After an unforgettable experience, an IWitness group returned from Sierra Leone. You can follow their journey via their blogs during the next weeks. Read the introduction post from Issa Davies, UNICEF Sierra Leone, who accompanied them a long the way.
My name is Issa Davies, and I have been working as a communications officer at UNICEF Sierra Leone for almost six years. It was a pleasure to work with the IKEA team that recently visited some of our education projects in Sierra Leone. They found the experience really thrilling!
I served as their guide and interpreter for their week-long visit, which was mostly spent in rural areas with inadequate social amenities like good road networks, water, sanitation and electricity. In spite of all these challenges, the team remained committed and was determined to go on and see more. They saw UNICEF’s projects to give children a quality education, especially those who live in disadvantaged rural communities.
Our work with teachers who had been trained on child-centred teaching techniques and emerging issues was very encouraging to them. These are new teaching methodologies that put the child at the centre of learning. They encourage children’s active participation in class by stimulating creative thinking and discouraging the use of the cane. Our IKEA visitors were able to witness this first-hand in some schools in Port Loko District in northern Sierra Leone.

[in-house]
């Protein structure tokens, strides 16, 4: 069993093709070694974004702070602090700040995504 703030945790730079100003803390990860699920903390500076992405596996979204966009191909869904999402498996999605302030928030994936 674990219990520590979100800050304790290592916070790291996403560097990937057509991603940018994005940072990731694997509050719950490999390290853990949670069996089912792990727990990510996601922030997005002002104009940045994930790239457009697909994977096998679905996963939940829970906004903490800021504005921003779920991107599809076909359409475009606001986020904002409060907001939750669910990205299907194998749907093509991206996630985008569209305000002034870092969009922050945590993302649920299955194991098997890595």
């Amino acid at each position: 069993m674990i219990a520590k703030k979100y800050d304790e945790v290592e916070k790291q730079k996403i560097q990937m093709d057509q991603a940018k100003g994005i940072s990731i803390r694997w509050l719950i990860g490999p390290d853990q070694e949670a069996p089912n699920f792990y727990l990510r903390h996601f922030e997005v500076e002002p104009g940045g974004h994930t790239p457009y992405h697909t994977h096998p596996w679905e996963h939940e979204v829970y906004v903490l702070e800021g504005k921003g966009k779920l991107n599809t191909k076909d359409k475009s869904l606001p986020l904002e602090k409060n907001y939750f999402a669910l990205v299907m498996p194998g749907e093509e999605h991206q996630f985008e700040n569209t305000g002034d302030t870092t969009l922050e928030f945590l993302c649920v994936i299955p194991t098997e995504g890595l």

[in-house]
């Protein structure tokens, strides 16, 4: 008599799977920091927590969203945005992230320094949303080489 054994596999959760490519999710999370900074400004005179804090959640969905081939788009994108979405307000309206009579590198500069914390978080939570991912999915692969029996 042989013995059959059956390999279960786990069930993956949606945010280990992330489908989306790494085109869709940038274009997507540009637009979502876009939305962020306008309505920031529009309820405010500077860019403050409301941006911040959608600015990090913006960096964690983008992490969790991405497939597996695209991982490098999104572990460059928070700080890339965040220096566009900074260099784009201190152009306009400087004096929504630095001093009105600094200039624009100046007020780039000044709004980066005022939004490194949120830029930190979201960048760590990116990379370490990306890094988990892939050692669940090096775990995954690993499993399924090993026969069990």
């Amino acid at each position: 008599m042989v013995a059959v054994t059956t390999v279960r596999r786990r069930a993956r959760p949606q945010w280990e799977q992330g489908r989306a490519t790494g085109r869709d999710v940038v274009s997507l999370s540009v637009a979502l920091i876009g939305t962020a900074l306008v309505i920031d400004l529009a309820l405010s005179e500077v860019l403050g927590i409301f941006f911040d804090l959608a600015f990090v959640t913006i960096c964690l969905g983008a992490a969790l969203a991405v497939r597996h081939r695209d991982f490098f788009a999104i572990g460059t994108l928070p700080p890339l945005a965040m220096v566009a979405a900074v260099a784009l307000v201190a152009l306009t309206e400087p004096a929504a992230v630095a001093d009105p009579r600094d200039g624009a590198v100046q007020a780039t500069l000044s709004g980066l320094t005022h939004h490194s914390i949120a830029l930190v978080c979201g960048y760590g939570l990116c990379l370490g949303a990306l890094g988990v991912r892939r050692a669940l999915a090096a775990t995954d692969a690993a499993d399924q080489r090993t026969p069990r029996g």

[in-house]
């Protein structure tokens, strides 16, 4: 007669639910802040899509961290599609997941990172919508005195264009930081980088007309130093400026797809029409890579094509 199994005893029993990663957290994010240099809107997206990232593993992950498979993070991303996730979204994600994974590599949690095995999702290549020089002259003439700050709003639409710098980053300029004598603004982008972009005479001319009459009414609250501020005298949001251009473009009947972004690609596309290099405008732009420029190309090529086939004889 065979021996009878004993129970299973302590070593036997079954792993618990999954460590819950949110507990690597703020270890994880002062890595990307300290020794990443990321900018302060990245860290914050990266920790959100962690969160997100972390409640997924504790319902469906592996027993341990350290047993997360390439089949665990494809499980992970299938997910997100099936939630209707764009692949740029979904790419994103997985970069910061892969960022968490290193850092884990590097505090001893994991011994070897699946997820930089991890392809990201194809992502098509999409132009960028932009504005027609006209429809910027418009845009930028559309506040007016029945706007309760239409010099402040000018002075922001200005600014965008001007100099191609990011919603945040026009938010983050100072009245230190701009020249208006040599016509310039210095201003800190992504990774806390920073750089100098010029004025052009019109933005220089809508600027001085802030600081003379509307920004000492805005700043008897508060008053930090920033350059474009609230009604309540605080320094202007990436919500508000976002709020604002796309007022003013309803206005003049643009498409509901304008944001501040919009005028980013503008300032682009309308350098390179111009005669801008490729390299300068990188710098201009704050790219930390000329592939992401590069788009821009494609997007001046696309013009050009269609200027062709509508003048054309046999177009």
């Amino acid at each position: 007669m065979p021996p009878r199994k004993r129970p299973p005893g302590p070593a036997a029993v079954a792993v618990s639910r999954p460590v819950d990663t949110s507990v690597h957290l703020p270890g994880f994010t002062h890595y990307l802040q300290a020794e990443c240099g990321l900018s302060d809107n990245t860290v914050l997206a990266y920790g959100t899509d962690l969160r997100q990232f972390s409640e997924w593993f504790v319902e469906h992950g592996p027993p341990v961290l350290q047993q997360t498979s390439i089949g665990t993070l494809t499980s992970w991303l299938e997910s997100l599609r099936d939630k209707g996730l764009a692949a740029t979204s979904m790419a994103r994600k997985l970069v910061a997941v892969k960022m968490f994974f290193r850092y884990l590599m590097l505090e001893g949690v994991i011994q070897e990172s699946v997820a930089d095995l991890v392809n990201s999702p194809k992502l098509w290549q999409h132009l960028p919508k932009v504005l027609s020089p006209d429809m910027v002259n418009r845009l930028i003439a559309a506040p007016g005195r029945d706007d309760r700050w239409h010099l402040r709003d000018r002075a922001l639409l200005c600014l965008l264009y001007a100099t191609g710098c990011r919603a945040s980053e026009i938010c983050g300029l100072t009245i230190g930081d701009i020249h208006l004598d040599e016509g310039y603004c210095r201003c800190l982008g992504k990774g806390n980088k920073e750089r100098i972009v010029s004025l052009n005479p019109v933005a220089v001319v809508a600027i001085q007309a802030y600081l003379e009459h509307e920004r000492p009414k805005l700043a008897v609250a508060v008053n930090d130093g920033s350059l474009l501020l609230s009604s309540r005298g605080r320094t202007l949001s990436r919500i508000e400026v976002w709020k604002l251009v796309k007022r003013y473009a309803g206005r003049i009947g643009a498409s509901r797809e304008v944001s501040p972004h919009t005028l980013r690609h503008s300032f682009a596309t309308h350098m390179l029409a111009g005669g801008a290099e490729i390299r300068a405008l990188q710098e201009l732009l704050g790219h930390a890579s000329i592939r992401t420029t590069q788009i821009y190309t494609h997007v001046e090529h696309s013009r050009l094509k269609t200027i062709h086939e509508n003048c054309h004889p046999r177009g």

After spending a few days with schools in Port Loko District, we proceeded to the more agrarian and mountainous communities in Koinadugu District, which is in the extreme north. Yes, this is the place to be when you want to see collective groups of women actively promoting their children’s education and discouraging child marriage through mothers’ clubs. Mothers’ clubs are a UNICEF initiative that started in 2010 and have been implemented by a network of non-governmental organisations in over 2,000 communities across the country. In these clubs, mothers also engage in income-generating activities, such as farming and soap making, and the small profits help keep their communities’ children in school, refurbish schools, and give stipends to teachers who are not yet on the government’s payroll.
Of course, this cannot be achieved without the reliable partnership of Cause Canada, which implements the programme in Koinadugu District.
Our IKEA visitors reiterated that these programmes have had positive impacts on the lives of children and women. They no doubt remain committed to supporting UNICEF’s mission of helping children.
I feel very satisfied to be contributing in my own little way towards the achievement of UNICEF’S mandate of helping children and women.
Everywhere we visited, communities definitely want a brighter future for their children.
They have all made us proud!